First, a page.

Philadelphia English or Delaware Valley English is a variety or dialect of American English native to Philadelphia and extending into Philadelphia's metropolitan area throughout the Delaware Valley, including southeastern Pennsylvania, all of South Jersey, counties of northern Delaware (especially New Castle and Kent), and the northern Eastern Shore of Maryland. Aside from Philadelphia and the surrounding counties and arguably Baltimore, the dialect is spoken in places such as Reading, Camden, Atlantic City, Wilmington, Vineland, and Dover. Philadelphia English is one of the best-studied types of English, as Philadelphia's University of Pennsylvania is the home institution of pioneering sociolinguist William Labov. Philadelphia English shares certain features with New York City English and Midland American English, although it remains a distinct dialect of its own. Philadelphia and Baltimore accents together fall under what Labov describes as a single Mid-Atlantic regional dialect.

According to linguist Barbara Johnstone, migration patterns and geography affected the dialect's development, which was especially influenced by immigrants from Northern England, Scotland, and Northern Ireland.[citation needed] Today, an especially marked or "heavier" Philadelphia accent is most commonly found in Irish-American and Italian-American working-class neighborhoods, though the accent is prominent and pervasive to varying degrees throughout the entire Delaware Valley among all socioeconomic levels.


Philadelphia English has a complicated history, with speakers at times showing features shared with neighboring regions as well as uniquely local features. The Philadelphia and New York accents presumably shared certain common linguistic inputs in the nineteenth century, since both accents by the twentieth century demonstrated a high /ɔ/ vowel (which helps to maintain a contrast between words like cot and caught) as well as a phonemic split of the short a vowel, /æ/ (causing gas and gap to have different vowels sounds, for example) not found elsewhere in the United States.[1] One important indicator of this is that Philadelphia's short a split appears to be a simplified variant of New York City's split.[2] Unlike New York City English, however, most speakers of Philadelphia English have always used a rhotic accent (meaning that the r sound is never "dropped").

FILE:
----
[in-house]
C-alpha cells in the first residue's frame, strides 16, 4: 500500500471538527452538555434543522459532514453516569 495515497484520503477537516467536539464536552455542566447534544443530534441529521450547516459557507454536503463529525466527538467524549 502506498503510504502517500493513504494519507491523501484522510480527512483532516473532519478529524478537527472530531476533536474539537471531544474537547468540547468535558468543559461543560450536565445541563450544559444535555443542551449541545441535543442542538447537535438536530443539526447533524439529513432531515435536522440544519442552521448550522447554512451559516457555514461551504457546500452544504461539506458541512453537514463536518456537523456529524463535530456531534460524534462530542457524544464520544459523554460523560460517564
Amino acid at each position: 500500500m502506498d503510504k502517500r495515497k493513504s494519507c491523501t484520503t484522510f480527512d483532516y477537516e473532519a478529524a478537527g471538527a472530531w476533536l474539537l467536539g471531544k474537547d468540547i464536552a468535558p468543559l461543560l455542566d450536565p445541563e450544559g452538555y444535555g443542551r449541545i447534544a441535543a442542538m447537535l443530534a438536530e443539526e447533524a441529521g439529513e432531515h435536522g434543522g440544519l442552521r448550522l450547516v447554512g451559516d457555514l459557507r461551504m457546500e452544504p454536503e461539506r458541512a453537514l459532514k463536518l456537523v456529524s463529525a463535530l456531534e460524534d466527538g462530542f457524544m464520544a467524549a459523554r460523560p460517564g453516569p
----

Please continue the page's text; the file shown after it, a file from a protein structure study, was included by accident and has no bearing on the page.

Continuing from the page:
Despite sharing patterns with the New York City accent, Philadelphia accents in the very late nineteenth century until the 1950s shifted toward certain features of the then-emerging (and now-common) regional accents of the American South and Midland, for example in fronting /oʊ/, raising /aʊ/, and even some reported weakening of /aɪ/.[3] Philadelphians then began retreating from their longstanding New York City-like accent features after this point, and even further developed their own entirely unique phonological features.[4] Some higher-educated Philadelphians born in or since the last quarter of the twentieth century have been showing a process of dialect levelling increasing towards unmarked Northern American English (General American English) features. This includes notable regularity among this demographic in replacing the traditional Philadelphia /æ/ split with the more General American tensing of /æ/ only before nasal consonants; this probably began around the time the first generation of this demographic attended college.[5]

As of today, "the most strongly supported generalization is that Philadelphia has moved away from its Southern heritage in favor of a Northern system, avoiding those forms that are most saliently associated with local phonology".[4] In the city of Philadelphia proper, the dialect has evolved further, especially among younger residents,[6] and the "White Philadelphian dialect" is now spoken by a numerical minority of all Philadelphians within the city of Philadelphia itself, though it remains strong throughout the Philadelphia metropolitan region in general.[7]

Linguistic features



The vowels in Philadelphia speech have shown volatility across the last century, as Labov's research has identified changes affecting over half of the vowel phonemes.

/æ/ raising in North American English[14]
New York City,
New Orleans[16]
Midland US,
New England,
Western US
Canada, Northern
Mountain US
Great Lakes
/m, n/
fan, lamb, stand [ɛə][18][A][B] [ɛə][18] [ɛə~ɛjə][21] [ɛə][22] [ɛə][23]
/m, n/
animal, planet,
/ŋ/[24] frank, language [ɛː~eɪ~æ][25] [æ~æɛə][21] [ɛː~ɛj][22] [~ej][26]
bag, drag [ɛə][A] [æ][C] [æ][18][D]
Prevocalic /ɡ/ dragon, magazine [æ]
/b, d, ʃ/
grab, flash, sad [ɛə][A] [æ][D][28] [ɛə][28]
/f, θ, s/
ask, bath, half,
Otherwise as, back, happy,
  1. ^ a b c d In New York City and Philadelphia, most function words (am, can, had, etc.) and some learned or less common words (alas, carafe, lad, etc.) have [æ].[19]
  2. ^ In Philadelphia, the irregular verbs began, ran, and swam have [æ].[20]
  3. ^ In Philadelphia, bad, mad, and glad alone in this context have [ɛə].[19]
  4. ^ a b The untensed /æ/ may be lowered and retracted as much as [ä] in varieties affected by the Low Back Merger Shift, mainly predominant in Canada and the American West.[27]
  5. ^ In New York City, certain lexical exceptions exist (like avenue being tense) and variability is common before /dʒ/ and /z/ as in imagine, magic, and jazz.[29]
    In New Orleans, [ɛə] additionally occurs before /v/ and /z/.[30]
Distribution of /ɒr/ and prevocalic /ɔːr/ by dialect